Air strikes against Nuba people denied during Frontline Club debate on Sudan
A Sudanese official who denied there had been air strikes against the people in the Nuba mountains was challenged by Channel 4 News’ Lindsey Hilsum who said she had spoken to people who had fled the attacks.
Mohamed Abdalla Ali Eltom, deputy head of mission at the Republic of Sudan’s London embassy was speaking just days before details of a UN report emerged detailing attacks carried out by Sudanese army and allied forces on Nuba civilians in South Kordofan that could amount to war crimes.
But Lindsey Hilsum, international editor for Channel 4 News, who has recently returned from Sudan, insisted she had seen evidence that the bombing was being carried out.
"I’ve spoken to refugees who were under your bombs. About 10 days ago I spoke to five refugees who had been bombed by your forces in the Nuba mountains who had fled across the border, so yes you are."
Asked to explain his government’s actions in the region, the deputy head of mission said: "We are fighting the rebels in the mountains, we are not bombing the Nubas."
Mohamed Abdalla Ali Eltom blamed the rebels for being unwilling to accept defeat in elections in South Kordofan, where the Nuba mountains are located:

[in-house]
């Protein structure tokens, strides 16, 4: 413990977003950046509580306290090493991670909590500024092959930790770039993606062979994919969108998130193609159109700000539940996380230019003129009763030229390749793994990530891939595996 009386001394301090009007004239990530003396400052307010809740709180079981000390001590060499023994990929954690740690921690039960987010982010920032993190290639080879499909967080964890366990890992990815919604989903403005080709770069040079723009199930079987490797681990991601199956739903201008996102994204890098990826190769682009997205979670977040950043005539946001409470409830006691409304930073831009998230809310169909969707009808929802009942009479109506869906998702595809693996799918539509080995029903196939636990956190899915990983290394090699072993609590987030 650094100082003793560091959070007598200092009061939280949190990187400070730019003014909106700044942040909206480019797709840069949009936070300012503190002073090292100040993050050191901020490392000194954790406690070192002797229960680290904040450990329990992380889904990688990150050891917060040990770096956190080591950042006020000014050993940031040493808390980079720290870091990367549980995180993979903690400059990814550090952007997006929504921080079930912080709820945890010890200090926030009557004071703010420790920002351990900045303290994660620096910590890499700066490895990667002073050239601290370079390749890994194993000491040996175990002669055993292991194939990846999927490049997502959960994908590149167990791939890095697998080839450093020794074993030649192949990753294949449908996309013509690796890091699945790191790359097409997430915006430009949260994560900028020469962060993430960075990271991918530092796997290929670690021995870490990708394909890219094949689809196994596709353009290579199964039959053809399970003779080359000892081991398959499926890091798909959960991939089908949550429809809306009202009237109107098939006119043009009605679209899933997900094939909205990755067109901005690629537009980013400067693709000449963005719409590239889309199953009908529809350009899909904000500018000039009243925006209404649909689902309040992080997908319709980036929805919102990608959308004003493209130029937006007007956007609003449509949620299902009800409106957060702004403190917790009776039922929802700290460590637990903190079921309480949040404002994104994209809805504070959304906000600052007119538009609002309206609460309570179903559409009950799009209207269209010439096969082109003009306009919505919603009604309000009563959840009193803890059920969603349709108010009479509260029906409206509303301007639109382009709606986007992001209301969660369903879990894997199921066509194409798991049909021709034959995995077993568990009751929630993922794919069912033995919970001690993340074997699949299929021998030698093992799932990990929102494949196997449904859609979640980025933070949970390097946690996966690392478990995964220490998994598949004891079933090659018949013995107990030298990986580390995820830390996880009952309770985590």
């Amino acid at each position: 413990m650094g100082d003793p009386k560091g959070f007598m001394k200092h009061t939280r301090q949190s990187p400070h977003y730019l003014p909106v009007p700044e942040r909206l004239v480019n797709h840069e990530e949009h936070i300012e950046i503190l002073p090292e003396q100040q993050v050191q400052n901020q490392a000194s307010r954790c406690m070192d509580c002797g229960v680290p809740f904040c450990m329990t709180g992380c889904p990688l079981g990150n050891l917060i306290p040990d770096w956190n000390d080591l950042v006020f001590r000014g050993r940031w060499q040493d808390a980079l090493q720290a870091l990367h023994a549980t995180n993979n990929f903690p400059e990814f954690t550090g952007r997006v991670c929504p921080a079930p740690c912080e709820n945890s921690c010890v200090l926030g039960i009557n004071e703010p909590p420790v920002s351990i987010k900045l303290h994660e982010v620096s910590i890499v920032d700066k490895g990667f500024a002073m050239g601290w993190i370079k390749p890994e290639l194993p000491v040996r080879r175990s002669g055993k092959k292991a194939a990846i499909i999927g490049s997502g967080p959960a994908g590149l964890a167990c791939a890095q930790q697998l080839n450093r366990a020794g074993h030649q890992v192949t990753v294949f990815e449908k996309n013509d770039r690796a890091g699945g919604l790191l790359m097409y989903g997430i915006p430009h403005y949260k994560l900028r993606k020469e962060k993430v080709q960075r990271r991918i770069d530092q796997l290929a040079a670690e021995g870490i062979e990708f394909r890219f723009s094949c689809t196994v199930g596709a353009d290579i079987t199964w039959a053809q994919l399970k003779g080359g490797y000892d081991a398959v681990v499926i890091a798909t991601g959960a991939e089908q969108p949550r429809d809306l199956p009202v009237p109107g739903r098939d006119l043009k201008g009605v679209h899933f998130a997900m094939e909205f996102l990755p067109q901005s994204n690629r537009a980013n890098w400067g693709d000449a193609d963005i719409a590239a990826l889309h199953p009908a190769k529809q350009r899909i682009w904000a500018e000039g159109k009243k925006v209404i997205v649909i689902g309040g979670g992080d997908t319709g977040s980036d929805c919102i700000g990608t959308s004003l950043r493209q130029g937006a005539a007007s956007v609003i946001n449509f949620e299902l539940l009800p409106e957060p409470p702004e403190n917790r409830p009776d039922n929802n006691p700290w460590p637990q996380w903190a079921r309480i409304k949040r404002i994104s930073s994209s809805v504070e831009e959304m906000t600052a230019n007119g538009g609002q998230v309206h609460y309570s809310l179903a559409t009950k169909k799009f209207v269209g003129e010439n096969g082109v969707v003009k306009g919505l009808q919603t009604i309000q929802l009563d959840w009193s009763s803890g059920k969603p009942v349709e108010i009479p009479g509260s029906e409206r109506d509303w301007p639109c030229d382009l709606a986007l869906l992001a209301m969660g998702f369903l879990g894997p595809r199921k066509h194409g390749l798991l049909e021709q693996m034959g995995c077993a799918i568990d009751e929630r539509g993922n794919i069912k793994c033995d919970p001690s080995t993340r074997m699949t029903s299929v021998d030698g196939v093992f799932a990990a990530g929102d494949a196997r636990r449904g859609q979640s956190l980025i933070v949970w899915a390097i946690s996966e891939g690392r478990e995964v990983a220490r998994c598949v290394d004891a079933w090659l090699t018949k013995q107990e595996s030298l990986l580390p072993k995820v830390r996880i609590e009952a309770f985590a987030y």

"As soon as the results of the elections were announced and they discovered they didn’t win, they immediately started to attack government troops. Of course, as a responsible government, if you are attacked you have to respond. This is quite natural."
The event, which marked the creation of the new nation of South Sudan began with two reports from the region by Lindsey Hilsum for Channel 4 News.
I wanted to give a sense of what the place is like at this moment," said Hilsum, adding that she found it "this strange mixture of depressing and uplifting at the same time."
Chaired by Richard Dowden, director of the Royal African Society, the discussion that followed focused largely on the problems both North and South Sudan, including that of corruption, dismantling the Sudan Peoples’ Liberation Movement, oil and how citizenship of South Sudan was determined.
Watch the video or listen to the podcast for in-depth coverage of the situation in North and South Sudan from Dr Ahmed Al-Shahi, research fellow and co-founder of the Sudan Programme at St Antony’s College, Oxford University and Natznet Tesfay, head of Africa forecasting at Exclusive Analysis.